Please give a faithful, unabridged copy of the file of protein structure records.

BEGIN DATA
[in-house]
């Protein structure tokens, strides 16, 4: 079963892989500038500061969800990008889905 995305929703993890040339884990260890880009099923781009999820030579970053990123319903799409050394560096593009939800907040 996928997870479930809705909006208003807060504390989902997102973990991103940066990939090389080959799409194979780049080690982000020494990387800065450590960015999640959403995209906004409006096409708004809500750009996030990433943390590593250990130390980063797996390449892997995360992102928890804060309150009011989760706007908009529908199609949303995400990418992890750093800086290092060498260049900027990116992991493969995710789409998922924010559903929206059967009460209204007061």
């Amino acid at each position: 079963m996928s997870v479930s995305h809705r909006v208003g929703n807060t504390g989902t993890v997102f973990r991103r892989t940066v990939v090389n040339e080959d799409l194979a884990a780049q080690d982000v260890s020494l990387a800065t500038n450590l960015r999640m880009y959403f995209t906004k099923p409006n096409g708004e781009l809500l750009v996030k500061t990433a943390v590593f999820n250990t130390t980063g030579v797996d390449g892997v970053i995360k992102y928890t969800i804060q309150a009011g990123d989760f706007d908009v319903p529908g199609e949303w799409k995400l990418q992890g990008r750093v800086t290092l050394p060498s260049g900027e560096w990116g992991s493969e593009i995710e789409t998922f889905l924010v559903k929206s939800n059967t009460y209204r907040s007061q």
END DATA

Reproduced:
[in-house]
């Protein structure tokens, strides 16, 4: 079963892989500038500061969800990008889905 995305929703993890040339884990260890880009099923781009999820030579970053990123319903799409050394560096593009939800907040 996928997870479930809705909006208003807060504390989902997102973990991103940066990939090389080959799409194979780049080690982000020494990387800065450590960015999640959403995209906004409006096409708004809500750009996030990433943390590593250990130390980063797996390449892997995360992102928890804060309150009011989760706007908009529908199609949303995400990418992890750093800086290092060498260049900027990116992991493969995710789409998922924010559903929206059967009460209204007061």
């Amino acid at each position: 079963m996928s997870v479930s995305h809705r909006v208003g929703n807060t504390g989902t993890v997102f973990r991103r892989t940066v990939v090389n040339e080959d799409l194979a884990a780049q080690d982000v260890s020494l990387a800065t500038n450590l960015r999640m880009y959403f995209t906004k099923p409006n096409g708004e781009l809500l750009v996030k500061t990433a943390v590593f999820n250990t130390t980063g030579v797996d390449g892997v970053i995360k992102y928890t969800i804060q309150a009011g990123d989760f706007d908009v319903p529908g199609e949303w799409k995400l990418q992890g990008r750093v800086t290092l050394p060498s260049g900027e560096w990116g992991s493969e593009i995710e789409t998922f889905l924010v559903k929206s939800n059967t009460y209204r907040s007061q």